The “gig economy”. That is supposedly where we are headed. There are predictions based on a study by Intuit that by 2020 over 40% of the workforce will be working “gigs” rather than full time permanent employment. This is nothing new. Thirty years ago, Tom Peters predicted the “Corporation of One” in which everyone working for a company would be consultants rather than employees.

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Porting from Standard GAE to Managed VM: Part I
by Arthur Messenger

It started out so simple. I found this little module, RandomWords, for generating random words or word lists and I wanted to show how to add this package to the Standard GAE environment (GAE). So I modified the GAE HelloWorld app to say "Hello <random_word>".  This did not work. GAE only allows you to import modules that are written in pure Python and RandomWords compiles a C-shared object as part of its install. Now curious, I found a module, names, written in pure Python that generates random first names, last name, or full names based on the 1990 US Census data (http://www.census.gov/main/www/cen1990.html). This blog post covers what I did to make this work.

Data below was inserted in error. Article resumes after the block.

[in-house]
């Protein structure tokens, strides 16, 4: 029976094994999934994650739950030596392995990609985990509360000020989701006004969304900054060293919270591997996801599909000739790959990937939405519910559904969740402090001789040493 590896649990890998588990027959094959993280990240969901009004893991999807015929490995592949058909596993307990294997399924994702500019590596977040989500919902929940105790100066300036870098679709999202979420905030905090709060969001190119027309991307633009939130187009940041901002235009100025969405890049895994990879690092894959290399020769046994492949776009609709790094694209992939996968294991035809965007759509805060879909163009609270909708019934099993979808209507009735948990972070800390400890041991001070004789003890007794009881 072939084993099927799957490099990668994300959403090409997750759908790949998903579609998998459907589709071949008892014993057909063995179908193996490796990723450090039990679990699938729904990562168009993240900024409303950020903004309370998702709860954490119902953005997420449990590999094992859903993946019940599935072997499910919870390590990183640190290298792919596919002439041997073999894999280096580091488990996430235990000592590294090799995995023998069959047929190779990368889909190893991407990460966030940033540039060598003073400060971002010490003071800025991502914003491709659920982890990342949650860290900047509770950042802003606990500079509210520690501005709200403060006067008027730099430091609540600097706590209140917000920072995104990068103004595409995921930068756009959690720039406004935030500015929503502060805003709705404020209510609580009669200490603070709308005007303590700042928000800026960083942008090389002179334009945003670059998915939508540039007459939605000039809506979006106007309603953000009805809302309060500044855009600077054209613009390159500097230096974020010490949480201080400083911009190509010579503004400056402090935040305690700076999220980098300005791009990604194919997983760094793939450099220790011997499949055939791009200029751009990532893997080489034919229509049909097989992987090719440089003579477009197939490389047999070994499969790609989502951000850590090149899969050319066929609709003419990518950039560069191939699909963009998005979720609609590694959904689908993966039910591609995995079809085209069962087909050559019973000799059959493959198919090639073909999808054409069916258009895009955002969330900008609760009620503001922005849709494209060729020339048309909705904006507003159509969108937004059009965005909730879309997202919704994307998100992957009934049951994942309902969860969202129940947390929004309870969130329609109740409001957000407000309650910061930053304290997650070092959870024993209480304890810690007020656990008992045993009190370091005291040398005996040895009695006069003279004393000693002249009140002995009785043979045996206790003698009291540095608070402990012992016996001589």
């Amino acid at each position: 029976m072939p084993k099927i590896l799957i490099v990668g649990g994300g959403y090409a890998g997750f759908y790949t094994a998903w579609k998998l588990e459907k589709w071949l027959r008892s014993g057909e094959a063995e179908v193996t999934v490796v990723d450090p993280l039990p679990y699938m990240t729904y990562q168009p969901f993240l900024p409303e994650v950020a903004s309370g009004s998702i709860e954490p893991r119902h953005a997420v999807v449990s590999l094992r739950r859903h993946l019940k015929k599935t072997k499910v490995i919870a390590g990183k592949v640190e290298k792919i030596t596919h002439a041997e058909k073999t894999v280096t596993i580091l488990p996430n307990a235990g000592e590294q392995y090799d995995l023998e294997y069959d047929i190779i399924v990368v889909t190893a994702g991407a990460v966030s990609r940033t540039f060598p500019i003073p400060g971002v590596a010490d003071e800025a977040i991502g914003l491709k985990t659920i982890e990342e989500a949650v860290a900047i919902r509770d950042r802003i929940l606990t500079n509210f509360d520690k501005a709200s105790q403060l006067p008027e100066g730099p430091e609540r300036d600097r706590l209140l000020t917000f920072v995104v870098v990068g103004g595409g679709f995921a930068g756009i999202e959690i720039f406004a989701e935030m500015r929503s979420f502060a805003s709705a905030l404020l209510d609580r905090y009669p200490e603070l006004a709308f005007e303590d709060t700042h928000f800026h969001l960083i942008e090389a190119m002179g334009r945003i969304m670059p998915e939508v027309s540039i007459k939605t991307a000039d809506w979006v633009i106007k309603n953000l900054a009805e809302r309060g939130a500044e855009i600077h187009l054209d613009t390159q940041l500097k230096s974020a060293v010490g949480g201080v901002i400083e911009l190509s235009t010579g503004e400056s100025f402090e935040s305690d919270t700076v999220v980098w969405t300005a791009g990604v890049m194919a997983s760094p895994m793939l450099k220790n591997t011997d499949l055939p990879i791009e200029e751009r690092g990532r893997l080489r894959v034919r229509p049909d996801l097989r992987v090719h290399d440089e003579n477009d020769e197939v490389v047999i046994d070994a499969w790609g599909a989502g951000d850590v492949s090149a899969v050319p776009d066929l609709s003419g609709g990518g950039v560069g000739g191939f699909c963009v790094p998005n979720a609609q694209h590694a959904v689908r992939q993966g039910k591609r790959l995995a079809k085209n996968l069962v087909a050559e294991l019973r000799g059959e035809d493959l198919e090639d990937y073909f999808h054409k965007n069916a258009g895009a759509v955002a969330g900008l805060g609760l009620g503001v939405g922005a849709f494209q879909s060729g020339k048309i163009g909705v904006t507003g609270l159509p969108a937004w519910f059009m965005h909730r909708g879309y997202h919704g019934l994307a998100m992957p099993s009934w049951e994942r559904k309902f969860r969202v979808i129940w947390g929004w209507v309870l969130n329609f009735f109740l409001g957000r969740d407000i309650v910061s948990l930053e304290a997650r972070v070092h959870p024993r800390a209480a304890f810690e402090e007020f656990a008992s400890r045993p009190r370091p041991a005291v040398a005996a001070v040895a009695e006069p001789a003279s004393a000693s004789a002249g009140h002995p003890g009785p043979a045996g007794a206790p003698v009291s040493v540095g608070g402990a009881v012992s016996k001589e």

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HUB.DOCKER.COM and Deleting a Repository
by Arthur Messenger

Introduction

If you have used the registry at hub.docker.com, you already know that the option to delete an individual tagged entry is not available on the interface.

From what I can tell, there isn’t a way to accomplish this, even in the REST interface. The best I have been able to do is to use the REST DELETE command to delete the repository. This means downloading any images I want to save, deleting the repository, recreating the repository, and uploading these saved images back to the repository.

The rest of this blog is what happened when I used the REST DELETE command to delete the repository.

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Interesting Reads
by Arthur Messenger

Interesting Reads

 

Google Cloud Platform Load Balancer

Google shares software network load balancer design powering GCP networking

Very quick introduction to Google’s Load Balancer showing their sophistication in balancing loads. Examine this with a quick reflection on hardware load balancers in the beginning of web servers, noting how every device used to accomplish these and similar tasks is being virtualized.